Friday, July 17, 2009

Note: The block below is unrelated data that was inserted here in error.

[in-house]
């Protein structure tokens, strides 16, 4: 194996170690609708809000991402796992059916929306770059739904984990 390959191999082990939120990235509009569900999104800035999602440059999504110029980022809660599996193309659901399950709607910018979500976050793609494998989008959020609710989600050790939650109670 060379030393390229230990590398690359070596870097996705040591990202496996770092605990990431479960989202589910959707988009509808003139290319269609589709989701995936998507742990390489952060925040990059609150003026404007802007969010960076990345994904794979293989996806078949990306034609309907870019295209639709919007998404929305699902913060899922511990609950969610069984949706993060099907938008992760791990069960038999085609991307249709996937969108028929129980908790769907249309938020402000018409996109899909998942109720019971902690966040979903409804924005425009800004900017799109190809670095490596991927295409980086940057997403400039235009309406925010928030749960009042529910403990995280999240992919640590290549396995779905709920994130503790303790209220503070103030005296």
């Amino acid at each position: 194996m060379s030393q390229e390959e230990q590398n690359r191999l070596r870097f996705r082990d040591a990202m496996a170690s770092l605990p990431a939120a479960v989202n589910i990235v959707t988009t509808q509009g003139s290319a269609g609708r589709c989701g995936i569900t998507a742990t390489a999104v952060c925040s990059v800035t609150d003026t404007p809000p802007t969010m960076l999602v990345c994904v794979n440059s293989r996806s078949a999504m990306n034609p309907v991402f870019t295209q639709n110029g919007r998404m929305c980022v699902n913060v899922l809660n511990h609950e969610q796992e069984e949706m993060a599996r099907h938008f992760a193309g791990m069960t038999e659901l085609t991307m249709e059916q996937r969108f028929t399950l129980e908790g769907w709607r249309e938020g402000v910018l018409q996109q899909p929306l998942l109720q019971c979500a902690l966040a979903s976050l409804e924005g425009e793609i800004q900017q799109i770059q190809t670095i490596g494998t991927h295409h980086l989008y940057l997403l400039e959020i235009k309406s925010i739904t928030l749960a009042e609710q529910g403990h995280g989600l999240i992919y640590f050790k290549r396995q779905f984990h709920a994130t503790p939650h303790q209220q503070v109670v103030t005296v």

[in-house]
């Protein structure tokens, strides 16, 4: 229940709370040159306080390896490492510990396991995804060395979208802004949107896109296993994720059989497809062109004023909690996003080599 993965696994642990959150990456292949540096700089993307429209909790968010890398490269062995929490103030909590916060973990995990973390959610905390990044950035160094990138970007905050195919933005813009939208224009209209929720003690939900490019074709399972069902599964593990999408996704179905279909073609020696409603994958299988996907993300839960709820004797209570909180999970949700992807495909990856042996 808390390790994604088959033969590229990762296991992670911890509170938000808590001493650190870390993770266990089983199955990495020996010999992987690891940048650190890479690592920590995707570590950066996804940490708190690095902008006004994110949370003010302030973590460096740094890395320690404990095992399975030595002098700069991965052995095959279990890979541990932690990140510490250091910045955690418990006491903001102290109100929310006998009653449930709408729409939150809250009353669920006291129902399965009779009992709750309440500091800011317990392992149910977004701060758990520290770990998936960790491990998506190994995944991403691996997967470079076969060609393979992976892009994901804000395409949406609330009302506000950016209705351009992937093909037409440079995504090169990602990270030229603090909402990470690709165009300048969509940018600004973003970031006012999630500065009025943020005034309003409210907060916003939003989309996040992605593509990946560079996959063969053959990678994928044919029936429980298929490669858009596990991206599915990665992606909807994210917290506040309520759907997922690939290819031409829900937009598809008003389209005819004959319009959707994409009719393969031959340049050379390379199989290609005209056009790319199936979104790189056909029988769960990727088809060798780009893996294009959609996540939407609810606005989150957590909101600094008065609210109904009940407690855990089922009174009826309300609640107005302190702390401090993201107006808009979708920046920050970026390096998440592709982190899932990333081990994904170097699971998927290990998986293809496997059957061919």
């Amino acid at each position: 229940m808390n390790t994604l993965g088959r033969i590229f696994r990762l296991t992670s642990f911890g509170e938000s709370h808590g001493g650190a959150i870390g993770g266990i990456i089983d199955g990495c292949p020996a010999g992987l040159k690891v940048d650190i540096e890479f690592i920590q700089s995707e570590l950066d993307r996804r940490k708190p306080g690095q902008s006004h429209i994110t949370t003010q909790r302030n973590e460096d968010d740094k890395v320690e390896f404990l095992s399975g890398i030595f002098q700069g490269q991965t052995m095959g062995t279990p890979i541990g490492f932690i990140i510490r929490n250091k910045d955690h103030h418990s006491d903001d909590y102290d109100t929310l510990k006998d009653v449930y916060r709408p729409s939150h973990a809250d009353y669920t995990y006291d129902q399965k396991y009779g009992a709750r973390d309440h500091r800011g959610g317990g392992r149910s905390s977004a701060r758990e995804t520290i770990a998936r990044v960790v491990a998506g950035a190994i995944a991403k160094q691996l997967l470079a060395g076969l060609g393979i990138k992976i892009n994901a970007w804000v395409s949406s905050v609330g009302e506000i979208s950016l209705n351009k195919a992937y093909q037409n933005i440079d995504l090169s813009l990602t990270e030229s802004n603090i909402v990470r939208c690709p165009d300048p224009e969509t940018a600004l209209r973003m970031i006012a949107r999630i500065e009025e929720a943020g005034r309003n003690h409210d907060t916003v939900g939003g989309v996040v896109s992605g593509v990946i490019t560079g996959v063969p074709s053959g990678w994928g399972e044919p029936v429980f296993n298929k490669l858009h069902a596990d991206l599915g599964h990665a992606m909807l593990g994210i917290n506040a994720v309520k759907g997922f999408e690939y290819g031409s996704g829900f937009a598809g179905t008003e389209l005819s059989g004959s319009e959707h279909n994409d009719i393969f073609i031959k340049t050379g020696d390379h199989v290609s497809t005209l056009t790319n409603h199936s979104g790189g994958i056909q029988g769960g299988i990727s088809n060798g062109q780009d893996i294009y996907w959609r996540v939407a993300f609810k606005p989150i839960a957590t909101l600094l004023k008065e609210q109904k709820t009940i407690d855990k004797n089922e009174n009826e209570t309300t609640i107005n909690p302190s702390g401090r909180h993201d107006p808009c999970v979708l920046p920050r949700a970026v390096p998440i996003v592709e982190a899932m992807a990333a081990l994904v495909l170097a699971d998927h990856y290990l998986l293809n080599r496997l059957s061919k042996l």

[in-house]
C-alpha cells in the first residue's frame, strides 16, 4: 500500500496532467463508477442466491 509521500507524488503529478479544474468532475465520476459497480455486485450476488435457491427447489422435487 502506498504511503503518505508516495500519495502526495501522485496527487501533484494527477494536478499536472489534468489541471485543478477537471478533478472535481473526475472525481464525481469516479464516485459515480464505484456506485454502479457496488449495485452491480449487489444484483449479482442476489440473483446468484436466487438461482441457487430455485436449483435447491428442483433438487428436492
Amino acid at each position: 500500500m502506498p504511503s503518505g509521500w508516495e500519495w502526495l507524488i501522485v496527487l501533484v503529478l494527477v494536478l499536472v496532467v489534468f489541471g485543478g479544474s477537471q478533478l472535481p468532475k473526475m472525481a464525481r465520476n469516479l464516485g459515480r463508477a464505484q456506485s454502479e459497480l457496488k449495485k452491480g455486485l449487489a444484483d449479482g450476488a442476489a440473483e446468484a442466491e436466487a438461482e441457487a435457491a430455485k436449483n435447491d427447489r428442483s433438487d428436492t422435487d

It's the 400th anniversary this year of the publication of Kepler's Astronomia Nova. While thinking about his contributions, I realized Kepler probably made a larger contribution to the scientific revolution in astronomy than Copernicus did. While Copernicus made use of the epicycle, Kepler made it obsolete. More important, though, before Kepler, the systems of Ptolemy, Copernicus, and Brahe had roughly the same power to predict celestial motion. It's easy to forget, but the mathematics of Copernicus' heliocentric system was still firmly rooted in Ptolemy and methods employed by Arab astronomers in the middle ages, especially al-Tusi. Kepler's decision to employ the geometry of conic sections is really what made the qualitative leap from a geocentric to a heliocentric system possible. Or I should say it was a necessary but not a sufficient condition. Galileo's observations of the phases of Venus and the moons of Jupiter provided the other pillar necessary to make the transition. But while Galileo's observations made a transition to a heliocentric model necessary, it was Kepler's mathematics of planetary motion that gave such a model the predictive edge over competing theories.